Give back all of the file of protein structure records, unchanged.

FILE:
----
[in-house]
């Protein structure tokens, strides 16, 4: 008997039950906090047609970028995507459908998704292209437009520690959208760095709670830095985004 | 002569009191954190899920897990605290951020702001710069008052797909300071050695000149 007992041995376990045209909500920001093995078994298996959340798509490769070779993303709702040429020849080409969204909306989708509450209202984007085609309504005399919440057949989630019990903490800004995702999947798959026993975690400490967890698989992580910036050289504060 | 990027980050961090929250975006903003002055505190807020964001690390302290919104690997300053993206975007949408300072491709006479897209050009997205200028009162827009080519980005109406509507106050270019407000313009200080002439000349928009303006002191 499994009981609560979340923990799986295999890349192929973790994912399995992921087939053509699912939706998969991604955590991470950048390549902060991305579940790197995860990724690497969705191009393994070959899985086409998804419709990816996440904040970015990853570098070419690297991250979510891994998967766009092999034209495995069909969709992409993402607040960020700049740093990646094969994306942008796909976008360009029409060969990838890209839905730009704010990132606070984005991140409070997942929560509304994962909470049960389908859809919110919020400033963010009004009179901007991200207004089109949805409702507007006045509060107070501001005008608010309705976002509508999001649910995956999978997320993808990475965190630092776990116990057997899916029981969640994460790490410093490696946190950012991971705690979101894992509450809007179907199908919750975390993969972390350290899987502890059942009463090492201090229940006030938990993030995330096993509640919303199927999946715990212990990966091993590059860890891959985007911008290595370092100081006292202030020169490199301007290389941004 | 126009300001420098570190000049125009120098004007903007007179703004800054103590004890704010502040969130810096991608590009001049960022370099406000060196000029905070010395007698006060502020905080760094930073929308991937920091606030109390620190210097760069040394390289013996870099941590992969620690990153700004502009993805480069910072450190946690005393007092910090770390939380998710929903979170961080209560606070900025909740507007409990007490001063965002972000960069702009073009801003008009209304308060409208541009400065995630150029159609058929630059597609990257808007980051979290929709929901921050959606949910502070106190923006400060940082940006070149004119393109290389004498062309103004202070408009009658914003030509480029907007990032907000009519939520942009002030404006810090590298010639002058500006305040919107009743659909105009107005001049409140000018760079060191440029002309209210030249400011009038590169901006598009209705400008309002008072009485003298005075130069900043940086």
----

[in-house]
């Protein structure tokens, strides 16, 4: 008997039950906090047609970028995507459908998704292209437009520690959208760095709670830095985004 | 002569009191954190899920897990605290951020702001710069008052797909300071050695000149 007992041995376990045209909500920001093995078994298996959340798509490769070779993303709702040429020849080409969204909306989708509450209202984007085609309504005399919440057949989630019990903490800004995702999947798959026993975690400490967890698989992580910036050289504060 | 990027980050961090929250975006903003002055505190807020964001690390302290919104690997300053993206975007949408300072491709006479897209050009997205200028009162827009080519980005109406509507106050270019407000313009200080002439000349928009303006002191 499994009981609560979340923990799986295999890349192929973790994912399995992921087939053509699912939706998969991604955590991470950048390549902060991305579940790197995860990724690497969705191009393994070959899985086409998804419709990816996440904040970015990853570098070419690297991250979510891994998967766009092999034209495995069909969709992409993402607040960020700049740093990646094969994306942008796909976008360009029409060969990838890209839905730009704010990132606070984005991140409070997942929560509304994962909470049960389908859809919110919020400033963010009004009179901007991200207004089109949805409702507007006045509060107070501001005008608010309705976002509508999001649910995956999978997320993808990475965190630092776990116990057997899916029981969640994460790490410093490696946190950012991971705690979101894992509450809007179907199908919750975390993969972390350290899987502890059942009463090492201090229940006030938990993030995330096993509640919303199927999946715990212990990966091993590059860890891959985007911008290595370092100081006292202030020169490199301007290389941004 | 126009300001420098570190000049125009120098004007903007007179703004800054103590004890704010502040969130810096991608590009001049960022370099406000060196000029905070010395007698006060502020905080760094930073929308991937920091606030109390620190210097760069040394390289013996870099941590992969620690990153700004502009993805480069910072450190946690005393007092910090770390939380998710929903979170961080209560606070900025909740507007409990007490001063965002972000960069702009073009801003008009209304308060409208541009400065995630150029159609058929630059597609990257808007980051979290929709929901921050959606949910502070106190923006400060940082940006070149004119393109290389004498062309103004202070408009009658914003030509480029907007990032907000009519939520942009002030404006810090590298010639002058500006305040919107009743659909105009107005001049409140000018760079060191440029002309209210030249400011009038590169901006598009209705400008309002008072009485003298005075130069900043940086």